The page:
Using the features of IIIF

The Priory project has followed the IIIF standards for making our images of Priory books as open and usable as possible. In return we have already gained many benefits, not just from sharing technology but also access to Priory books held and digitised by other institutions. Part of working with open source software and standards is the obligation to participate in their development: simply using them helps to spread the influence and build their reputation, but where possible it is important to contribute towards development.

As creators and end-users of the project infrastructure we can identify different requirements which may not be apparent (or at the time relevant) to others. When talking about the origins, creation and subsequent use of books there is a need to be able to take the audience to a particular place on a specific page of a book to illustrate the point. This has been difficult so far in IIIF: at best a browser-specific solution got you near, but there wasn't a part of the standard that combined the precision of the image api (here is the part of the image to look at) with the scope of the presentation api (here we are at a page within a book). So when a new IIIF api was announced for content state - "to describe a standardized format which enables the sharing of a particular view of one or more IIIF Presentation API resources" - it seemed that a solution was available, a neutral way of expressing the specific target within the image within the book. In section 4.1 the api defines the correct way to express the resource in JSON, so all that was needed was to build a tool to create the JSON and enable a browser to use it to perform the required action.

The JSON required is

{  "@context": "",
  "id": "",
  "type": "Annotation",
  "motivation": ["highlighting"],
  "target": {
     "id": ",2000,1000,2000",
     "type": "Canvas",
     "partOf": [{
        "id": "",
        "type": "Manifest"
     }]   }}

most of this is boilerplate, but lines 6 and 9 are significant and require input. Three values are required: the manifest, the canvas and an area on that canvas defined as xywh coordinates. Any viewer displaying a page will know the manifest and canvas ids, so retrieving them is straightforward, all that is required is a means of identifying and storing the xywh values. An existing tool provided this function, so could be adapted to provide access to the three required variables. Added to a means of browsing manifests, this can be used to navigate to the relevant image with a tool like here clicking on either image cropper button gives access to the image.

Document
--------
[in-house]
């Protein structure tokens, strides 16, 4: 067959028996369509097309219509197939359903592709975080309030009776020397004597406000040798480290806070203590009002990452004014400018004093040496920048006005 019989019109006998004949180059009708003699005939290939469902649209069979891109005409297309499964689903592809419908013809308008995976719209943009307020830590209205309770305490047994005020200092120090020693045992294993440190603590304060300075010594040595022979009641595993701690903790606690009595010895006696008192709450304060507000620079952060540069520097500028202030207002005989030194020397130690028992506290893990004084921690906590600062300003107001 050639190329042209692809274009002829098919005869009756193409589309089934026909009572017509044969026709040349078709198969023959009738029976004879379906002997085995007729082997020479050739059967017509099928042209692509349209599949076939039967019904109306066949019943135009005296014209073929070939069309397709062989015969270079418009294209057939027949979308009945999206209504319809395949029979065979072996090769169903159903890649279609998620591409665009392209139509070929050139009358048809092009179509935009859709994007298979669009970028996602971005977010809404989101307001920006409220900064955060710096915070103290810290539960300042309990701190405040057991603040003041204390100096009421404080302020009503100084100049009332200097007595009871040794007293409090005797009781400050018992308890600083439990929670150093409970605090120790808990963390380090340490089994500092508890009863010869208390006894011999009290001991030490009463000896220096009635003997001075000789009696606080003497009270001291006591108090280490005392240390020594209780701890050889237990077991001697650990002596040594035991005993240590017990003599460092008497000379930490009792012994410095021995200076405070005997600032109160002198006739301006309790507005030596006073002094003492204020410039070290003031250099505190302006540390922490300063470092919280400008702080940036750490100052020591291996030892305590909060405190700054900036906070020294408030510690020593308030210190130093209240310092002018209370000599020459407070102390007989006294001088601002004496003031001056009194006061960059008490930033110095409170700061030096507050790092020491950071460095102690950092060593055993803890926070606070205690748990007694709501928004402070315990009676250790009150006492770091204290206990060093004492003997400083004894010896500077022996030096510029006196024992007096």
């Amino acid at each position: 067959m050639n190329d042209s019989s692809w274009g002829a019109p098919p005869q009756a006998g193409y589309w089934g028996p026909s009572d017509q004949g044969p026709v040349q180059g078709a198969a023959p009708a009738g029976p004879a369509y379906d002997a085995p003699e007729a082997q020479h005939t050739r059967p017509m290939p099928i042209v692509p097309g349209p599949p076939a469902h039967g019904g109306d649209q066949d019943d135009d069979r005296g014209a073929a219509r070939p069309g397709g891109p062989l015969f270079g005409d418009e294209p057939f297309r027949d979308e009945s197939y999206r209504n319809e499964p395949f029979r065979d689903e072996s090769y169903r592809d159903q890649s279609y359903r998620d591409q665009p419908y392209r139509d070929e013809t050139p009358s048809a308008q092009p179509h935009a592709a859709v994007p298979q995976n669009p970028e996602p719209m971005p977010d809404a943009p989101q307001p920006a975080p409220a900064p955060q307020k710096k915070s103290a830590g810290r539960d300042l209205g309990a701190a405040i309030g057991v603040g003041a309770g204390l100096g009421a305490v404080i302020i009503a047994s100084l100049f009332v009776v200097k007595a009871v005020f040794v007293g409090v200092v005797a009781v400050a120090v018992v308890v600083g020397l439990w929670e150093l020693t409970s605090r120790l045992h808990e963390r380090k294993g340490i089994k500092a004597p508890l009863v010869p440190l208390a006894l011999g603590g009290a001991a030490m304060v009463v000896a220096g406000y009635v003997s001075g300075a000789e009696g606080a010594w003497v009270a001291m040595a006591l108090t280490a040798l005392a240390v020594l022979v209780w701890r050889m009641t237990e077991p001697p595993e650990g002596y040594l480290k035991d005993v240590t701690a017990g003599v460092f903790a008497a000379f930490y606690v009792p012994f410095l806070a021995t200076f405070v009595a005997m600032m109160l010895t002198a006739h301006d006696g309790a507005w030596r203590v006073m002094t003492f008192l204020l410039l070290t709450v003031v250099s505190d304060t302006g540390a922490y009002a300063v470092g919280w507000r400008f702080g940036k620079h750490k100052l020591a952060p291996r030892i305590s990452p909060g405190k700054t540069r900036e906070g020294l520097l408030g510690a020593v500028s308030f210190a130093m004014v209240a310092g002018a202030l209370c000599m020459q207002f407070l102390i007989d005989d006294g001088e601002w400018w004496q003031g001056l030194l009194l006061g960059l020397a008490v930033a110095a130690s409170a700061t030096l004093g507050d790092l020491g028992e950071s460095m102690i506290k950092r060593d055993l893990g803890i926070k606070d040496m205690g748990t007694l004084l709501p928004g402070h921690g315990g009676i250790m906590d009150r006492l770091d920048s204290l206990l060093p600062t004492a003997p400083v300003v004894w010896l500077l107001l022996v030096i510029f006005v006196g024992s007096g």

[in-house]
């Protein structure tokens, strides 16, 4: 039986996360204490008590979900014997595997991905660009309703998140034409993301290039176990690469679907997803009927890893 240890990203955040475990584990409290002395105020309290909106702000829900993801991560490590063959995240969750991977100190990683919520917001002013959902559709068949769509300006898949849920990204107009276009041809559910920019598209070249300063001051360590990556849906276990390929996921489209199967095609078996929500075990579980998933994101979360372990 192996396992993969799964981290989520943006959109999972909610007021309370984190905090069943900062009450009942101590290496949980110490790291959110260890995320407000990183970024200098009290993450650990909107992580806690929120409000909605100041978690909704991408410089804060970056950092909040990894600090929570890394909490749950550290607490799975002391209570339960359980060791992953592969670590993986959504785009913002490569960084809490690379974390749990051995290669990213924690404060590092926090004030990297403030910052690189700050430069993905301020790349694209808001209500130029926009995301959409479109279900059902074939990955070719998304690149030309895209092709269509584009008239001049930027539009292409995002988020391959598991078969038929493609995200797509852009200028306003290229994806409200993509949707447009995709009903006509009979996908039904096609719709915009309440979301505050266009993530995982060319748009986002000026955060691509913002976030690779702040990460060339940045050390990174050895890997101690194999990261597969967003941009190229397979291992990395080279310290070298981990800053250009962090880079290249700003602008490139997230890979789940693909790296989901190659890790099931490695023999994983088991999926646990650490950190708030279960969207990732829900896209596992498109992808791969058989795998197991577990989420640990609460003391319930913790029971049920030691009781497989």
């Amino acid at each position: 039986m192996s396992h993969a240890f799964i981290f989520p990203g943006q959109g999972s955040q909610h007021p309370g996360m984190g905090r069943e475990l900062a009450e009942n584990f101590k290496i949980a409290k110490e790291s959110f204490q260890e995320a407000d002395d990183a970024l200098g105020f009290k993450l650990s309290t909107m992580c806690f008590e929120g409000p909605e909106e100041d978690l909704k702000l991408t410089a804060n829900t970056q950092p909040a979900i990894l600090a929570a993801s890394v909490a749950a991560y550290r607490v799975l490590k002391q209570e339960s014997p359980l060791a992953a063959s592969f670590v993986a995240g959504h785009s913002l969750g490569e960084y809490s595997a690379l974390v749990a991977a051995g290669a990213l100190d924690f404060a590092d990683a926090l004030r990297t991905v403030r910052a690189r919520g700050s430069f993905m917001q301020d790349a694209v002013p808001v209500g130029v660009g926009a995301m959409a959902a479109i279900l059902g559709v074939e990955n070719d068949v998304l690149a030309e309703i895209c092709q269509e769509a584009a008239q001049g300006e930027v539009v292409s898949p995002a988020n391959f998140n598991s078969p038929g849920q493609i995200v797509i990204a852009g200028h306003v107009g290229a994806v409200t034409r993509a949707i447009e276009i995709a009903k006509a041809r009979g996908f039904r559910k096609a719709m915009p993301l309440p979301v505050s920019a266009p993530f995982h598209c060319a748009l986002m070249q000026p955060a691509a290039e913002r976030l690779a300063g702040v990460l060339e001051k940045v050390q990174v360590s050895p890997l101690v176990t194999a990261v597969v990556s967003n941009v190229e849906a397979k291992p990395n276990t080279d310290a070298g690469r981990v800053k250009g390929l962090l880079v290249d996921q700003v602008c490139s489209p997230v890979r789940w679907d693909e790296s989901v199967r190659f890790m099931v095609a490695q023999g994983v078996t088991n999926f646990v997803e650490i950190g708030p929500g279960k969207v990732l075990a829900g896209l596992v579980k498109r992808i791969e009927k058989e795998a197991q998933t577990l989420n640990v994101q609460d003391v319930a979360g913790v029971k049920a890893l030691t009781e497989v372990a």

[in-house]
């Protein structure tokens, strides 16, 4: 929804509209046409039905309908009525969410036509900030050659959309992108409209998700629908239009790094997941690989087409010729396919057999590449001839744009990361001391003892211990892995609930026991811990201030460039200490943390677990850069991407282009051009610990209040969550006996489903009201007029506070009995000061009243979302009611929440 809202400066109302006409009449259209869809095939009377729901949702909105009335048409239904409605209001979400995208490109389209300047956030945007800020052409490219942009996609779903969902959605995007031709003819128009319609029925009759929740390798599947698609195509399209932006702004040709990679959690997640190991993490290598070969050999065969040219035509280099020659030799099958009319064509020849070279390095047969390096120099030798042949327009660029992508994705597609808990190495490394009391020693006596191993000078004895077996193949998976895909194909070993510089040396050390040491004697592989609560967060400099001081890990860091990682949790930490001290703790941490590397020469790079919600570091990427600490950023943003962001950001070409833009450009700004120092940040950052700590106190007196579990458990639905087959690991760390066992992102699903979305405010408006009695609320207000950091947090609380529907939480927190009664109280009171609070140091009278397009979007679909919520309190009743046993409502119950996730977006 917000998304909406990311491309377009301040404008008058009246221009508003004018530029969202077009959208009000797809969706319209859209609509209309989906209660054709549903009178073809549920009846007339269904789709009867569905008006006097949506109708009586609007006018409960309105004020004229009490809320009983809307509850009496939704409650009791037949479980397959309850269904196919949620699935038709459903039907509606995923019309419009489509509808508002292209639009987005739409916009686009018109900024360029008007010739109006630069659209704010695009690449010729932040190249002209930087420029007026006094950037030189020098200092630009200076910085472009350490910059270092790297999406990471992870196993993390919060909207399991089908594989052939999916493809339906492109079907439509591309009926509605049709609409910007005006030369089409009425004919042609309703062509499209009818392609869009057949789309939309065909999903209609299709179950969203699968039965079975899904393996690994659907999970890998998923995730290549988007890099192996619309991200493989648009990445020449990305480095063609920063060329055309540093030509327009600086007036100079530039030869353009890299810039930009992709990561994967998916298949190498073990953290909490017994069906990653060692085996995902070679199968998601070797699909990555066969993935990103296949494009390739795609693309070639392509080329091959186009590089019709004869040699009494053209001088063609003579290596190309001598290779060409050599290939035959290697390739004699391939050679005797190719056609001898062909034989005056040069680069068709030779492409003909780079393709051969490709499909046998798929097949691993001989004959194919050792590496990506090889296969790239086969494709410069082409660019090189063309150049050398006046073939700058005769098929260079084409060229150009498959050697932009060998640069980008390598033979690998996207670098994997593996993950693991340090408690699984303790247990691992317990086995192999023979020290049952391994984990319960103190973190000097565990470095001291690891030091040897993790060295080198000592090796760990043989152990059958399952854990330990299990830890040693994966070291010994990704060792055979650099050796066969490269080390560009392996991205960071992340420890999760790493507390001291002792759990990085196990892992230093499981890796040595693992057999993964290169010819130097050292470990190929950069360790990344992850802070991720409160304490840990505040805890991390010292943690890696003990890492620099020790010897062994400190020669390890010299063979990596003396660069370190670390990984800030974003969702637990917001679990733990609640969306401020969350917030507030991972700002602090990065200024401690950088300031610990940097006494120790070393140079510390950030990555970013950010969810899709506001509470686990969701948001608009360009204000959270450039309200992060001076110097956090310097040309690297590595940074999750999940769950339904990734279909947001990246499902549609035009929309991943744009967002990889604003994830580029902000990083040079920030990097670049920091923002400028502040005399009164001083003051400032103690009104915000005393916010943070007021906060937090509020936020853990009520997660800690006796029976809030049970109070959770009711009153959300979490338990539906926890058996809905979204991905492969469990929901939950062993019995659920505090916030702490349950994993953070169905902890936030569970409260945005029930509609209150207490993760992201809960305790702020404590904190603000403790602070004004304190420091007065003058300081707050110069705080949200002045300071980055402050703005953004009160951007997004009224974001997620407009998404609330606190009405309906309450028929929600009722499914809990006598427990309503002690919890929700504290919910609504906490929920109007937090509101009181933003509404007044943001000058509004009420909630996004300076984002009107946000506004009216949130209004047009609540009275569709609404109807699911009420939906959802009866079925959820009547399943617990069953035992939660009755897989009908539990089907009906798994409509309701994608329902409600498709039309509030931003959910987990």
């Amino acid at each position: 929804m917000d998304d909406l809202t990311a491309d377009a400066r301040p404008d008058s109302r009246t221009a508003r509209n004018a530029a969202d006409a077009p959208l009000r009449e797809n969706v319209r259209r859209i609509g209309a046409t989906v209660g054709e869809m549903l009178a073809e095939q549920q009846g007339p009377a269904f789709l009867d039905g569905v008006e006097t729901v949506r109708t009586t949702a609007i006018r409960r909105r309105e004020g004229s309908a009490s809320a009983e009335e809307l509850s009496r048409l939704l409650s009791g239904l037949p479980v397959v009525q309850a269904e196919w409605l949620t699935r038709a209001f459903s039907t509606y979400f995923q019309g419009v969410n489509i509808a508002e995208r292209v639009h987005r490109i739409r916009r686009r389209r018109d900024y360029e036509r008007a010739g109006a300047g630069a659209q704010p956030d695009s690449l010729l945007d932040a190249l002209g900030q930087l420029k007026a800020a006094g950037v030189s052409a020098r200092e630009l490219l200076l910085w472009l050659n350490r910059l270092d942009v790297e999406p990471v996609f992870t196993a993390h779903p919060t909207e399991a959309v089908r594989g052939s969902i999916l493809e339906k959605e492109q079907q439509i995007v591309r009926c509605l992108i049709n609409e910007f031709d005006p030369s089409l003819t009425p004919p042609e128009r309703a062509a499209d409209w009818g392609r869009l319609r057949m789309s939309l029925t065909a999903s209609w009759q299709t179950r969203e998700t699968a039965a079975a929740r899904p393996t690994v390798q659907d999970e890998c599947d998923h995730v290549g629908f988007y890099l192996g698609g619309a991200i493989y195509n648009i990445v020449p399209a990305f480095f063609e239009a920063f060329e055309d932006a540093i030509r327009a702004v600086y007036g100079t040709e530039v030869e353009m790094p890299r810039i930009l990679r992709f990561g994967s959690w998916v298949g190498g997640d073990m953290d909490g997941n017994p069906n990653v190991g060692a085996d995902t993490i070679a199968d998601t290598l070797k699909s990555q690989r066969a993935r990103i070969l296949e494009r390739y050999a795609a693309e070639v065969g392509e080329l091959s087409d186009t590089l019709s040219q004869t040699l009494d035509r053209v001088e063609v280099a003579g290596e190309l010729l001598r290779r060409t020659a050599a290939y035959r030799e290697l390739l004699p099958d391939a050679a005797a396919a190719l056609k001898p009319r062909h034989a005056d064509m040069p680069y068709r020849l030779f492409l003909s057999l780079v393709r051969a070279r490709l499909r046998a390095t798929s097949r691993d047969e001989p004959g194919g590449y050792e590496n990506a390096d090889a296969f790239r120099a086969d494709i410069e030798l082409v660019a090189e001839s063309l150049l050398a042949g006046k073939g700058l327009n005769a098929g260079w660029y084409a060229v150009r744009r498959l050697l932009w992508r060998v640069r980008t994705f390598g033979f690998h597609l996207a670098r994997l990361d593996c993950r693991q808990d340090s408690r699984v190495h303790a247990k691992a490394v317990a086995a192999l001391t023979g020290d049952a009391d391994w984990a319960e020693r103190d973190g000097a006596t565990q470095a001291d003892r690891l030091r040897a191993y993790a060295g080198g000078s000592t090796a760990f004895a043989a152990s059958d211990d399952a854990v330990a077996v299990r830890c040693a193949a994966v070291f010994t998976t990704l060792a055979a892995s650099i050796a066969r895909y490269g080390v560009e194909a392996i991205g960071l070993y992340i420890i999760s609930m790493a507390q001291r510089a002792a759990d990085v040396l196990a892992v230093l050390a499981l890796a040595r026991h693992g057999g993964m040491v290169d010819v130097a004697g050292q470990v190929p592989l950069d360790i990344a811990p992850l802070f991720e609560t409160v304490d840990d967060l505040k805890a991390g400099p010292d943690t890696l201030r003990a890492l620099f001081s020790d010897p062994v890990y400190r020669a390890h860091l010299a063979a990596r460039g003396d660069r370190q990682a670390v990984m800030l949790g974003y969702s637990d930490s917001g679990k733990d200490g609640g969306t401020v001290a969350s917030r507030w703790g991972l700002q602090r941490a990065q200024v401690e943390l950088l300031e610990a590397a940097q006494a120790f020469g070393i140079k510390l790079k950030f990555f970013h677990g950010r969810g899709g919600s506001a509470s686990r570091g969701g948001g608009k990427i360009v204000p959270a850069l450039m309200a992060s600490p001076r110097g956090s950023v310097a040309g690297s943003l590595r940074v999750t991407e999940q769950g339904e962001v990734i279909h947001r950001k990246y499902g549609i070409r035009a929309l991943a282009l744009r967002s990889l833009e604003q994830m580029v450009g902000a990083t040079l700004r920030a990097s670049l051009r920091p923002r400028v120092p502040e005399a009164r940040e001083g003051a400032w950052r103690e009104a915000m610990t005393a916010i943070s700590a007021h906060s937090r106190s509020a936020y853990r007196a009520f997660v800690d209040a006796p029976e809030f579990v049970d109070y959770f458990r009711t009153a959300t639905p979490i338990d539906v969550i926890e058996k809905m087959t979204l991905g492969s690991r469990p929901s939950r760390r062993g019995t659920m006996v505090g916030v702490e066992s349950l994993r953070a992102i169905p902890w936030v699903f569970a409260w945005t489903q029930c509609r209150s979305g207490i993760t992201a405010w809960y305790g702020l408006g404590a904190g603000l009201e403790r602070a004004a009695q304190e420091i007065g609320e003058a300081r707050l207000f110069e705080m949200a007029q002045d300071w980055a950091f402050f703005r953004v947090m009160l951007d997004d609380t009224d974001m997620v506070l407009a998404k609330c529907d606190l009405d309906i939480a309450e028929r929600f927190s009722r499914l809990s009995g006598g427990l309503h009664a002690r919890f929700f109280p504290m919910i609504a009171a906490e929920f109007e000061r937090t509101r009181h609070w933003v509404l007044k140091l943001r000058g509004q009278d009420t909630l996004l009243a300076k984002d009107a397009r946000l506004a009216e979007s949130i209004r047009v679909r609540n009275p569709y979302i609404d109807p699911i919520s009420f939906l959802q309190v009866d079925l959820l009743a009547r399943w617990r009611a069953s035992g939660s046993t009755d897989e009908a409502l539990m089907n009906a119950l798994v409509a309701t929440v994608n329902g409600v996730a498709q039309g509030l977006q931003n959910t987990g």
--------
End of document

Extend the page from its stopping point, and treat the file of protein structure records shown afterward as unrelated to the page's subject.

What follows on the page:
For another example, using an image hosted by the Wellcome Institute, an artist's interpretation of designer DNA channels which selectively transport cargo through a biological membrane (CC-BY Michael Northrop/Wellcome Images). In the picture there are a lot of blue balls (the image has been chosen as one I have no technical knowledge about). If one of them is significant and I need to draw attention to it, then something along the lines of fifth one down third one from the left is probably inadequate. Drawing a box around it is a more reliable means of getting the right one.

CC-BY Michael Northrop/Wellcome Images
CC-BY Michael Northrop/Wellcome Images

Information about the image and the selected area can be viewed and copied, along with the correct JSON required by the api. This is displayed in readable text but copied encoded as base 64, the recommended way of passing text via http. More about the code for this can be found at

The other half of the task is to process this in a viewer and display it correctly. There are several viewers available, and the point of the api is that this will work with any viewer, but we needed to start somewhere so decided to add the feature to our existing Mirador viewer. We use a modified version of Mirador 2: as development on Mirador 2 has now ceased and work is well under way on Mirador 3 it was easier to work with the production version 2 rather than 3, but it was clearly not worth doing too much work on an about to become obsolete version. What we could establish was a demonstration of the way it could look and work that would make adding it to Mirador 3 easier later on.

The early test version zoomed in on the target area and placed it centre screen, which worked up to a point. Zooming depends upon the size of the image and the size of the target: a small image with a large area selected is not easy to define, and the focus of a small area selected in an image at maximum zoom raises similar problems. The answer was to use the annotation facility of the viewer (a standard IIIF feature) to draw a box defined by the xywh value. Once this had been added there was still a need to add an explanation as to what the box meant, which could also be done using the standard annotation features by adding it as a resource. An extra javascript file was added containing the functions to recognise and process the JSON.

So you can now view the right blue ball:
or find a small house on a large map:
and for the Priory Project point to the feature in St John's College, Oxford MS 154 that shows that it was a Durham Priory book: